In To Fix Health Care, Hospitals Take Tips From Factory Floor, the Wall Street Journal (4/9/04, p. 1) reports that hospitals are applying techniques pioneered by John Deming and used heavily by Japanese manufacturers to improve the quality of health care. Lawyers and law firms and departments can learn from this example.

The article describes several systematic techniques that hospitals are adopting from manufacturing that improve quality and reduce costs:

“The Toyota system emphasizes the smoothest possible flow of work – accomplished by, say, mapping out work processes and eliminating unnecessary steps, and using teamwork to identify and fix problems as soon as they crop up. Hospitals are using the tactics to reduce patient waiting times, slash wheelchair inventories, prepare operating rooms faster and move patients through a hospital stay or doctor visit quickly, seamlessly and error free.”

At least one hospital sent a team of executives to Japan for 2 weeks to learn how manufacturers, especially Toyota, apply such techniques. One application of this approach is that any health care provider can perform the equivalent of hitting the stop button on a factory line to correct a problem. For example, a nurse in an ICU can now call the attending doctor directly to make sure a problem is addressed.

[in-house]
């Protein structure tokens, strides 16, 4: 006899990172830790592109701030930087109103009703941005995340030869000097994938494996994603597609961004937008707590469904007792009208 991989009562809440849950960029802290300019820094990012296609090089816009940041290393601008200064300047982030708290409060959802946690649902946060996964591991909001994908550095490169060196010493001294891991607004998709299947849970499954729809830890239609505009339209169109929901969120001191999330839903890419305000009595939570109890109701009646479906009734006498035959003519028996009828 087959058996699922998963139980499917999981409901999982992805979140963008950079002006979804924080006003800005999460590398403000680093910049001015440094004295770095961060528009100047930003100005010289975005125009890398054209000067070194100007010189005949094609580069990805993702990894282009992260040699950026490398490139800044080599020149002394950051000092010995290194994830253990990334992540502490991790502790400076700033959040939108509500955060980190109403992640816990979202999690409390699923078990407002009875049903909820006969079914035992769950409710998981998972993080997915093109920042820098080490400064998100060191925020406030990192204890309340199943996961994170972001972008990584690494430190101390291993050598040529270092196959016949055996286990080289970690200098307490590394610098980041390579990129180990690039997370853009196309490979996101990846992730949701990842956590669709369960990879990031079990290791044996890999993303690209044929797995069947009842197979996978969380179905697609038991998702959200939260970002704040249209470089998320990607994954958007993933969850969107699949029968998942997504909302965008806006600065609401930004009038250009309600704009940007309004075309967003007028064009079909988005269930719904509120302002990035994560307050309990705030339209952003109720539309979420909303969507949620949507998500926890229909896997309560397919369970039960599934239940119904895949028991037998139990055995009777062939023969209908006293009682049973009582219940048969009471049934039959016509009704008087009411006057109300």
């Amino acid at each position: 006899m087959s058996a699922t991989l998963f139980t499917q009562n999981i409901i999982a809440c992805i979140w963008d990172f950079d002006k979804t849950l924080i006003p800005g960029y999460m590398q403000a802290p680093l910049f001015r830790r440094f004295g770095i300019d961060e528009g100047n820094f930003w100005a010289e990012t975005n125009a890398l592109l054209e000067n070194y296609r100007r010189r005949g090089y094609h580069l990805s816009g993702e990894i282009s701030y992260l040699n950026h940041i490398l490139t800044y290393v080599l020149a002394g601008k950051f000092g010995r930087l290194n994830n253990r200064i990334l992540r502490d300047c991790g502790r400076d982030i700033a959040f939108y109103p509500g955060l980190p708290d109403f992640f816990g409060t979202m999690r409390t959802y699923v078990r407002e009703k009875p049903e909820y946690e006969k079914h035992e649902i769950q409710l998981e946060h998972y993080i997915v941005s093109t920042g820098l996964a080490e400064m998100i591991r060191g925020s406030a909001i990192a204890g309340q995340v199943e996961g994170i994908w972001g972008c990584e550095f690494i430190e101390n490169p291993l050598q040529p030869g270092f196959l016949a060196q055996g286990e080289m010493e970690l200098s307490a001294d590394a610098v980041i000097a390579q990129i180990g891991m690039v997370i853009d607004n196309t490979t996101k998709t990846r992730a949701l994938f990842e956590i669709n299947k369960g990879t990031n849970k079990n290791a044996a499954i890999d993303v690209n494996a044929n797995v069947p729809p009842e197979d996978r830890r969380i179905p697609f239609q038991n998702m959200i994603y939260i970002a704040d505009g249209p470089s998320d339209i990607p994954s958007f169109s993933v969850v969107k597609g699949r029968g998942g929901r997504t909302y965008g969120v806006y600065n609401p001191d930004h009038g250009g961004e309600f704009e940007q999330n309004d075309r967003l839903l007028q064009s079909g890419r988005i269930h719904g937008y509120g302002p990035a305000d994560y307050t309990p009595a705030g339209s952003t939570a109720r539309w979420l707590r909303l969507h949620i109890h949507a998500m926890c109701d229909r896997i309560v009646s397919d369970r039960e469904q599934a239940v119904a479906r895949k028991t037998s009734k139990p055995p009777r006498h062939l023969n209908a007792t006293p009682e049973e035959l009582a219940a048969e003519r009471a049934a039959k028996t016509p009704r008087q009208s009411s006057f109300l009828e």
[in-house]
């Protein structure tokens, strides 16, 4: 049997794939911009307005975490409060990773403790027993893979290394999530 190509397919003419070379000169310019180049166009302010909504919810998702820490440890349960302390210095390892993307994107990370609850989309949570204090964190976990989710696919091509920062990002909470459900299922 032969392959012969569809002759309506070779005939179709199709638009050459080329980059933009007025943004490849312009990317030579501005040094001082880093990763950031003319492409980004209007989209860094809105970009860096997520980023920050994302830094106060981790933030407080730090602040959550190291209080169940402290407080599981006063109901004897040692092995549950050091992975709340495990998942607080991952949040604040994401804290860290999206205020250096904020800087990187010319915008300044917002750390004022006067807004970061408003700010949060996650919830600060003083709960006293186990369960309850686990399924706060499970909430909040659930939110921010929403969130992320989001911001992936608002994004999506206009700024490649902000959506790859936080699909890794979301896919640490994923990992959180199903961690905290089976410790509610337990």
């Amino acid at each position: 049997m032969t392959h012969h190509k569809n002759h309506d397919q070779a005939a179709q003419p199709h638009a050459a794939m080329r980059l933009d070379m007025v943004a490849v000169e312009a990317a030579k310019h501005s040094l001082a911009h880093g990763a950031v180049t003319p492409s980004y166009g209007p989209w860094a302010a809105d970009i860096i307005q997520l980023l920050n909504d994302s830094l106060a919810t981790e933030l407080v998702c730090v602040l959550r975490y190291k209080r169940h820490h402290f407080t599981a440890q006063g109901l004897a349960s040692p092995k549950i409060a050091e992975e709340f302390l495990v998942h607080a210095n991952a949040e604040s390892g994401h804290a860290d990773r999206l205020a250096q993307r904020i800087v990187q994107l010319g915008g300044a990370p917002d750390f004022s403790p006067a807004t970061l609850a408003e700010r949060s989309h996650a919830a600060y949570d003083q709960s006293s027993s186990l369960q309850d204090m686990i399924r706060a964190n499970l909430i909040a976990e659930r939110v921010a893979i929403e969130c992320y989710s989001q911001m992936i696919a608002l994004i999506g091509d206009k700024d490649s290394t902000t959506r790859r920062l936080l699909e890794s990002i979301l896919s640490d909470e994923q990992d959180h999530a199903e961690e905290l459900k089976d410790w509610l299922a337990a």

Another application is to map patient processes. One hospital “produced a 25-foot wall map charting a pneumonia patient’s typical office visit. With help from the consultants, they concluded that 17 steps are valuable and 51 aren’t. In the latter category, for instance, patients walk to a separate laboratory to get blood drawn.” Among other benefits, patient waiting time was cut from 30 minutes to 9.

Of course, making these changes is not easy; the article notes that “the conflict between the culture of efficiency and the culture of caring is never far from the surface.”

Medicine and law share some common characteristics: highly trained and fiercely independent professionals, complicated processes, and often difficult to measure outcomes. It is interesting to contemplate what would happen in a large law firm or department if the “Japanese” approach were applied. Would teams of process consultants that hospitals employed find significant savings and opportunities for quality improvements in law practice processes? I think the answer is undoubtedly yes.

In my next blog posting, I will discuss some recent general counsel initiatives to save money that have not worked as expected. Perhaps the time is coming to “think out of the box.” The types of process improvements described here could be a big money saver for general counsels.